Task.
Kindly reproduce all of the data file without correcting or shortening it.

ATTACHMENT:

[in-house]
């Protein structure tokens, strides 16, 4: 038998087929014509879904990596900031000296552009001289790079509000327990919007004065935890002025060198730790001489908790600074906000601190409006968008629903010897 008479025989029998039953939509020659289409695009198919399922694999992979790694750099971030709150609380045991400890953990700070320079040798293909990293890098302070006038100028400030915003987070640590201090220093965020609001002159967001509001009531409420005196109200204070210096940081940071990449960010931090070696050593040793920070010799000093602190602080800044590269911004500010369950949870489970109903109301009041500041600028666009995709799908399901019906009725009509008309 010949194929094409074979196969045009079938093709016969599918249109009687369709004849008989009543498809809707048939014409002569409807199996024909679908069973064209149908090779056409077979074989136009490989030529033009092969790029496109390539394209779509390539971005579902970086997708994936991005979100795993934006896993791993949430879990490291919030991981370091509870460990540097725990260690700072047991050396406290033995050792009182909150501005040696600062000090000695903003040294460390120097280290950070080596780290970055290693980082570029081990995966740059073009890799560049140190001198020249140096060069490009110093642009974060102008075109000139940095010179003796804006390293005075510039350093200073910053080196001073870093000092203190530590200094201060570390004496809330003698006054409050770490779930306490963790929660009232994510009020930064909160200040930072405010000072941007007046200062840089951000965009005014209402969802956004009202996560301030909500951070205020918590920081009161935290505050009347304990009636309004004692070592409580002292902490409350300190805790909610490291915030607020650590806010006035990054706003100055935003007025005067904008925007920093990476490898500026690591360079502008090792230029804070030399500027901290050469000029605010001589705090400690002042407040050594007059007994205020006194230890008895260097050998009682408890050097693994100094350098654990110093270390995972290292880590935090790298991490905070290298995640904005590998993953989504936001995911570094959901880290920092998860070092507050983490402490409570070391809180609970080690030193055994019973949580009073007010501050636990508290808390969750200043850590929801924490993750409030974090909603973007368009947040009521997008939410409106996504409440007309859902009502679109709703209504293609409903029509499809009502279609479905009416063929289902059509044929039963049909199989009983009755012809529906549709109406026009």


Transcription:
[in-house]
């Protein structure tokens, strides 16, 4: 038998087929014509879904990596900031000296552009001289790079509000327990919007004065935890002025060198730790001489908790600074906000601190409006968008629903010897 008479025989029998039953939509020659289409695009198919399922694999992979790694750099971030709150609380045991400890953990700070320079040798293909990293890098302070006038100028400030915003987070640590201090220093965020609001002159967001509001009531409420005196109200204070210096940081940071990449960010931090070696050593040793920070010799000093602190602080800044590269911004500010369950949870489970109903109301009041500041600028666009995709799908399901019906009725009509008309 010949194929094409074979196969045009079938093709016969599918249109009687369709004849008989009543498809809707048939014409002569409807199996024909679908069973064209149908090779056409077979074989136009490989030529033009092969790029496109390539394209779509390539971005579902970086997708994936991005979100795993934006896993791993949430879990490291919030991981370091509870460990540097725990260690700072047991050396406290033995050792009182909150501005040696600062000090000695903003040294460390120097280290950070080596780290970055290693980082570029081990995966740059073009890799560049140190001198020249140096060069490009110093642009974060102008075109000139940095010179003796804006390293005075510039350093200073910053080196001073870093000092203190530590200094201060570390004496809330003698006054409050770490779930306490963790929660009232994510009020930064909160200040930072405010000072941007007046200062840089951000965009005014209402969802956004009202996560301030909500951070205020918590920081009161935290505050009347304990009636309004004692070592409580002292902490409350300190805790909610490291915030607020650590806010006035990054706003100055935003007025005067904008925007920093990476490898500026690591360079502008090792230029804070030399500027901290050469000029605010001589705090400690002042407040050594007059007994205020006194230890008895260097050998009682408890050097693994100094350098654990110093270390995972290292880590935090790298991490905070290298995640904005590998993953989504936001995911570094959901880290920092998860070092507050983490402490409570070391809180609970080690030193055994019973949580009073007010501050636990508290808390969750200043850590929801924490993750409030974090909603973007368009947040009521997008939410409106996504409440007309859902009502679109709703209504293609409903029509499809009502279609479905009416063929289902059509044929039963049909199989009983009755012809529906549709109406026009």